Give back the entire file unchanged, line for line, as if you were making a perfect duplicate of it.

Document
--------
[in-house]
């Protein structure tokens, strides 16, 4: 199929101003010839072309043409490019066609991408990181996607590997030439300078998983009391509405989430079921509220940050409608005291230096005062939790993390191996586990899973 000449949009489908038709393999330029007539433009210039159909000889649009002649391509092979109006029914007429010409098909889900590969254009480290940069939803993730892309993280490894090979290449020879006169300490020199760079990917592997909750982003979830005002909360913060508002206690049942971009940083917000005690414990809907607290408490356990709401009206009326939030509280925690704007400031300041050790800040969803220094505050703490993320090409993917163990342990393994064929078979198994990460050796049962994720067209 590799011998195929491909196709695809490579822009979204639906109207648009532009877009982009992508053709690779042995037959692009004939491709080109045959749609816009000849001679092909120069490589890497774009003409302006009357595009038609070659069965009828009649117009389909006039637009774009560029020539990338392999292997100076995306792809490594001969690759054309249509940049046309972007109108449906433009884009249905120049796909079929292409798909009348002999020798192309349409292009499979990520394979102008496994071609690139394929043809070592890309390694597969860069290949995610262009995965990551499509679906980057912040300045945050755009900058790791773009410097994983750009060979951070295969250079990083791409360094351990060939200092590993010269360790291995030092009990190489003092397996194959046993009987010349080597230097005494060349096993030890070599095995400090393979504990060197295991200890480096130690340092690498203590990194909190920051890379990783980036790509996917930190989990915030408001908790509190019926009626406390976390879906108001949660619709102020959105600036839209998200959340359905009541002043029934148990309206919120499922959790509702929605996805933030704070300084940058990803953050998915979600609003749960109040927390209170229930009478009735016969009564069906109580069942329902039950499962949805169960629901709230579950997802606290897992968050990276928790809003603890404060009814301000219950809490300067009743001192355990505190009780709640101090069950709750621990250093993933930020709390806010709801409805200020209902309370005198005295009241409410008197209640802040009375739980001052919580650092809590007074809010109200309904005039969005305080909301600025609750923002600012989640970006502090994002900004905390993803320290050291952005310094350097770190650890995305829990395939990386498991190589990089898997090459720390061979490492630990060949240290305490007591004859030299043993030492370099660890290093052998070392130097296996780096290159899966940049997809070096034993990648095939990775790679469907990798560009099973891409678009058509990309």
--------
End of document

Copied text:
[in-house]
């Protein structure tokens, strides 16, 4: 199929101003010839072309043409490019066609991408990181996607590997030439300078998983009391509405989430079921509220940050409608005291230096005062939790993390191996586990899973 000449949009489908038709393999330029007539433009210039159909000889649009002649391509092979109006029914007429010409098909889900590969254009480290940069939803993730892309993280490894090979290449020879006169300490020199760079990917592997909750982003979830005002909360913060508002206690049942971009940083917000005690414990809907607290408490356990709401009206009326939030509280925690704007400031300041050790800040969803220094505050703490993320090409993917163990342990393994064929078979198994990460050796049962994720067209 590799011998195929491909196709695809490579822009979204639906109207648009532009877009982009992508053709690779042995037959692009004939491709080109045959749609816009000849001679092909120069490589890497774009003409302006009357595009038609070659069965009828009649117009389909006039637009774009560029020539990338392999292997100076995306792809490594001969690759054309249509940049046309972007109108449906433009884009249905120049796909079929292409798909009348002999020798192309349409292009499979990520394979102008496994071609690139394929043809070592890309390694597969860069290949995610262009995965990551499509679906980057912040300045945050755009900058790791773009410097994983750009060979951070295969250079990083791409360094351990060939200092590993010269360790291995030092009990190489003092397996194959046993009987010349080597230097005494060349096993030890070599095995400090393979504990060197295991200890480096130690340092690498203590990194909190920051890379990783980036790509996917930190989990915030408001908790509190019926009626406390976390879906108001949660619709102020959105600036839209998200959340359905009541002043029934148990309206919120499922959790509702929605996805933030704070300084940058990803953050998915979600609003749960109040927390209170229930009478009735016969009564069906109580069942329902039950499962949805169960629901709230579950997802606290897992968050990276928790809003603890404060009814301000219950809490300067009743001192355990505190009780709640101090069950709750621990250093993933930020709390806010709801409805200020209902309370005198005295009241409410008197209640802040009375739980001052919580650092809590007074809010109200309904005039969005305080909301600025609750923002600012989640970006502090994002900004905390993803320290050291952005310094350097770190650890995305829990395939990386498991190589990089898997090459720390061979490492630990060949240290305490007591004859030299043993030492370099660890290093052998070392130097296996780096290159899966940049997809070096034993990648095939990775790679469907990798560009099973891409678009058509990309």